This paper presents both, an approach for processing weather data that comes in the GRIB (Gridded binary) format [NOAA] and a web-enabled viewer implemented in SVG. As data presentation is crucial for the application purpose, the graphics format to be used for presentation had to be chosen carefully. Since the visualization could best be realized by vector graphics the two formats in question were Flash and SVG. A closer inspection of both formats and a prototype implementation of the viewer interface in Flash [Kunze][Stark] finally lead to the selection of SVG.

The first part of this paper gives a detailed overview of both graphics formats with a special focus on scripting, which mattered most for the application. The second part describes the application front-end, back-end and underlying implementation details.

2. SVG and Flash

2.1 Spread of SVG and Flash

Due to excellent marketing strategies, Macromedia Flash has become widely spread in the last few years. Being integrated into many web-browsers, the Flash viewer plug-in was easy to use for most internet users. This rapidly led to an increased popularity of the format.

In March 2005, round about 90% of all browsers supported Flash [Macromedia I]. An easy installation process and the plug-in download size of mere kilobytes closed the gap for those who did not already have the viewer installed on their computers. The small size of the plug-in was especially important at an early stage of the viewer’s distribution. After all, back in the 1990’ies when broadband connections were not as common as they are now, download size really did matter.

Another factor that heavily contributed the format’s popularity is constituted by Macromedia’s constant efforts to make the viewer availably for all common browsers and operating systems.

In comparison to Flash, SVG can only be viewed by a smaller group of internet users. SVG viewers are deployed to over 100 million desktops (29.10.2004) [W3C I]. If we suppose there are round about 500 million internet users, only 20% are able to view SVG contents. One reason for this might be that SVG is relatively new. While Flash was introduced in 1996 [Macromedia II], the SVG standard 1.0 has not even been finished before September 2001 [W3C II].

Another reason might be the complexity of SVG which demands any viewer plug-in to implement a considerably larger number of features and effects than the Flash viewer plug-in. This did not only lead to an increased download size of the plug-in software but also to a significantly higher workload for those who wanted to write an SVG plug-in for different browsers and operating systems. Many viewers do not fully implement the SVG standard but only demonstrate that it is possible to render SVG in a certain browser. In fact, the most features so far have been implemented by the Adobe SVG plug-in, which, however, does not implement the complete SVG standard [Adobe I]. On top of this, the latest version of this plug-in is only available for the windows operating system.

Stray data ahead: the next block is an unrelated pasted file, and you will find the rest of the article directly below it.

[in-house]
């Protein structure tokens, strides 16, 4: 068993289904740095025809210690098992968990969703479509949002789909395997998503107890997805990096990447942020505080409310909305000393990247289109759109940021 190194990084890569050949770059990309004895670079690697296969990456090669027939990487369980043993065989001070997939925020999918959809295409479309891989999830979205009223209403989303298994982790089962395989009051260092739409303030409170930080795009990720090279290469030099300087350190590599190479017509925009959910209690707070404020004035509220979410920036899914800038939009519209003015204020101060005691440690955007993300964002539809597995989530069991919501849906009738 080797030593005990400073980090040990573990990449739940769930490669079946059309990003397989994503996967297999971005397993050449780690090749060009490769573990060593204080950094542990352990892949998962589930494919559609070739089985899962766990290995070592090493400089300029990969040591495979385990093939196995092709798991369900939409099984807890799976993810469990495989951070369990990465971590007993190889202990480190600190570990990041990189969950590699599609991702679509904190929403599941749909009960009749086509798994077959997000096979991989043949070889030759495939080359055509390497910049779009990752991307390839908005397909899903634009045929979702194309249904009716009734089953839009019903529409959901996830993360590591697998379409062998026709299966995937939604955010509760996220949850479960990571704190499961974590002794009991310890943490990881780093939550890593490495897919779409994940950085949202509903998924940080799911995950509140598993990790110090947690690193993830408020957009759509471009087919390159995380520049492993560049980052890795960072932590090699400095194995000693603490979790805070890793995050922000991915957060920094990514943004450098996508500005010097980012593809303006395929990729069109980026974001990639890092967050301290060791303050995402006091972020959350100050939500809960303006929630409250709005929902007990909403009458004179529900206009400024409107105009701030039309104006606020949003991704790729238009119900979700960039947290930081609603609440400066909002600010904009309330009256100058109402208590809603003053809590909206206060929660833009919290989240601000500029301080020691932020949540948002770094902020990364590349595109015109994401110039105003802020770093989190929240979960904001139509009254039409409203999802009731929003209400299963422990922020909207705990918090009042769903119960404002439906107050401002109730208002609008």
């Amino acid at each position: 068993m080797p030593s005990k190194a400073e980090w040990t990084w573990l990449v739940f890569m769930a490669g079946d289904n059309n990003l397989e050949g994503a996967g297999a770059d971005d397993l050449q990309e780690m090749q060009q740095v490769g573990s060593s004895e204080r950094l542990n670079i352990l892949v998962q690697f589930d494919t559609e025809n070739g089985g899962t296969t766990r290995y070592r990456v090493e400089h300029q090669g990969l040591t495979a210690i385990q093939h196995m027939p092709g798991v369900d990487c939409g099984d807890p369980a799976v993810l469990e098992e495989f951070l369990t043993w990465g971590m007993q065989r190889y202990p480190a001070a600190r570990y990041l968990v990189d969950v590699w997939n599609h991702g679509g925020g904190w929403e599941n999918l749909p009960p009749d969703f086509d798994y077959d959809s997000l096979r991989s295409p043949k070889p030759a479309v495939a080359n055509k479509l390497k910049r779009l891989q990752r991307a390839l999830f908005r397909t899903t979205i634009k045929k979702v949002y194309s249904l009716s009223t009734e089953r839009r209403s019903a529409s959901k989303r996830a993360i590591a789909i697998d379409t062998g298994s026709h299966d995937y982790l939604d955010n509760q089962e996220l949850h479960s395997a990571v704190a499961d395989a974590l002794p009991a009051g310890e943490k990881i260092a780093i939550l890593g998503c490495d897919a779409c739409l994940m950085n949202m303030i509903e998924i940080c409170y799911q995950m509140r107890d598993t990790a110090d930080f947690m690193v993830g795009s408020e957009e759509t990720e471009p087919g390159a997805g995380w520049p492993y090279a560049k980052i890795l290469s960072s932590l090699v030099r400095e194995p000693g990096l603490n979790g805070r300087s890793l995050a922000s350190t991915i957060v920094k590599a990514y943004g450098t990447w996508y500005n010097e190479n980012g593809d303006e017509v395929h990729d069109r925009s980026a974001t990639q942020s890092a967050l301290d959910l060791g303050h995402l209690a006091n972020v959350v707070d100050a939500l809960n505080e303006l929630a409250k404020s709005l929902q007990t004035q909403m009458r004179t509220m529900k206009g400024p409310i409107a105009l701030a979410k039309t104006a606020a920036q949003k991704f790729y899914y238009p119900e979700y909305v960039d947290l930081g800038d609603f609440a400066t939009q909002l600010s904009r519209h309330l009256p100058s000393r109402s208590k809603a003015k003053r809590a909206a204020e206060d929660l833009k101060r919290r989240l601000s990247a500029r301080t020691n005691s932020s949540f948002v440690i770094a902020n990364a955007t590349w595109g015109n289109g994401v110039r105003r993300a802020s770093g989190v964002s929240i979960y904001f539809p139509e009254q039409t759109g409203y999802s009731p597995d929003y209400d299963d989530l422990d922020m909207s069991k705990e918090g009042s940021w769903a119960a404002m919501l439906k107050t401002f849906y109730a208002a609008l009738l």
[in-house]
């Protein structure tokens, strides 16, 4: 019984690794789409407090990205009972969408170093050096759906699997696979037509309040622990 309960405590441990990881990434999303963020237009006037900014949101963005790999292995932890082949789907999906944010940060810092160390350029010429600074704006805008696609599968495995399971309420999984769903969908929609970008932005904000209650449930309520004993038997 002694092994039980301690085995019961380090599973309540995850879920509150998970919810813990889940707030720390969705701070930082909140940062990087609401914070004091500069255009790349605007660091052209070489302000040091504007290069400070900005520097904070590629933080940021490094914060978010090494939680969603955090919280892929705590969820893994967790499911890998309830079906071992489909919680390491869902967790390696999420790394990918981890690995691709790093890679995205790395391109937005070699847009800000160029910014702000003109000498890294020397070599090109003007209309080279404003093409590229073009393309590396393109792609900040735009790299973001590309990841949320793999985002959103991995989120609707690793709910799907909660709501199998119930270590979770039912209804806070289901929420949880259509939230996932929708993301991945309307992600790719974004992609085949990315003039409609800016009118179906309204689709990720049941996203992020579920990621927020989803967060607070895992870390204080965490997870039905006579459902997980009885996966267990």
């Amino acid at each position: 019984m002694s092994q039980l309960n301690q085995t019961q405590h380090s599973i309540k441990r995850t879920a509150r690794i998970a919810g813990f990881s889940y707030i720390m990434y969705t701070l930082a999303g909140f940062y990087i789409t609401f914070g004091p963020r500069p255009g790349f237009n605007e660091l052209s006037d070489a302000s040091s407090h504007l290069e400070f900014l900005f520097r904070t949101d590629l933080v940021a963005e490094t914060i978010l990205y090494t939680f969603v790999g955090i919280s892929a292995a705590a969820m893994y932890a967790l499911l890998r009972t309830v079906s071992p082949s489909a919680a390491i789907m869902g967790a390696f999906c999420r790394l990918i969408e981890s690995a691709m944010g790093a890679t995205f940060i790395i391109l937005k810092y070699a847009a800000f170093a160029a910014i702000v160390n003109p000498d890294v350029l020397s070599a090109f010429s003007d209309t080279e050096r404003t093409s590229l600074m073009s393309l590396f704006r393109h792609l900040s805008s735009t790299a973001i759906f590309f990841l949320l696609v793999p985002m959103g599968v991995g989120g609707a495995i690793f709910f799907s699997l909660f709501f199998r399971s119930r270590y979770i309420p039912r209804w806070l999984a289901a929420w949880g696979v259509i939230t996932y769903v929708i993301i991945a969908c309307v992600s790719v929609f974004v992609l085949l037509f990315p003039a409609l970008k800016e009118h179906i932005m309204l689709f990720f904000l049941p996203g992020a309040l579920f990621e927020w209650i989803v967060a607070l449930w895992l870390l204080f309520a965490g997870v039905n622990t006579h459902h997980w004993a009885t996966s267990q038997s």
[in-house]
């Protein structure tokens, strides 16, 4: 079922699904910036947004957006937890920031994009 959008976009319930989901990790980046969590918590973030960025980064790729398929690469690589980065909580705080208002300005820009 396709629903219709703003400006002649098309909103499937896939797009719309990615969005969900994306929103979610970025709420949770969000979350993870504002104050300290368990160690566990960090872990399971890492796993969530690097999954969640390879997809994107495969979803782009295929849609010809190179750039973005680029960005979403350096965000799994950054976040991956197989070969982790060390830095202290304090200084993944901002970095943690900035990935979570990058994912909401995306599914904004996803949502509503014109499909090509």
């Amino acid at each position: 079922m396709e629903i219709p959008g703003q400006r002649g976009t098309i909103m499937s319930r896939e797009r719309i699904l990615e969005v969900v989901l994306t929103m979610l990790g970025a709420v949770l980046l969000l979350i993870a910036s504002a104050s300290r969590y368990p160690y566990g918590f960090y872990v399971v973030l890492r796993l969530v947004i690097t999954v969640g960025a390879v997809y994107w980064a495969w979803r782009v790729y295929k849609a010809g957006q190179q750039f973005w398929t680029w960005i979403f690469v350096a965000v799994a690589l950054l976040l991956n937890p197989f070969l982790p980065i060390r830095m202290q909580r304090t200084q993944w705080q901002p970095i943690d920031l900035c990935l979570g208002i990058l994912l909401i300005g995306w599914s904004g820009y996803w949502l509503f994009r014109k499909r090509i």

Yet another fact that might account for the rather low spread of SVG might be that it had not been integrated into any popular web-browsers. Current developments like the Mozilla SVG Project [Mozilla] and the latest version of the Opera web-browser [Opera] though, are to change this situation soon, so it is most likely that SVG will have a much larger audience in the near future.

2.2 Synchronizing frames vs. synchronizing time

In Macromedia Flash, synchronization is handled by using key frames [Flashkit]. Much like in a cartoon movie, an animation is split up into a sequence of pictures. Object positions between these key frames are interpolated to allow for fluid movements. In graphics terminology this is called tweening. This technique is especially useful for playing complex animations on slow computers. In case the rendering uses too many resources, frames can be left out to save computing power. Frame based navigation within Flash animations is another point where the use of key frames shows its strengths. The state and position of objects at the desired time can easily be computed using the data of the nearest key frame. However, frames do not allow for precise timing of animations. Whereas the frame in which an animation is supposed to happen can be specified, there is no means to start an animation between two key frames.

SVG features time based placement of animations. This way, animations can be planned far easier than in Flash. Any schedule describing what happens when can directly be encoded in SVG. When more complex applications are considered, though, this approach causes some problems. In time based navigation, the state and position of each object has to be calculated anew whenever time is manipulated. Especially in documents using many concurrent animations, this can cause considerable delays [Fox].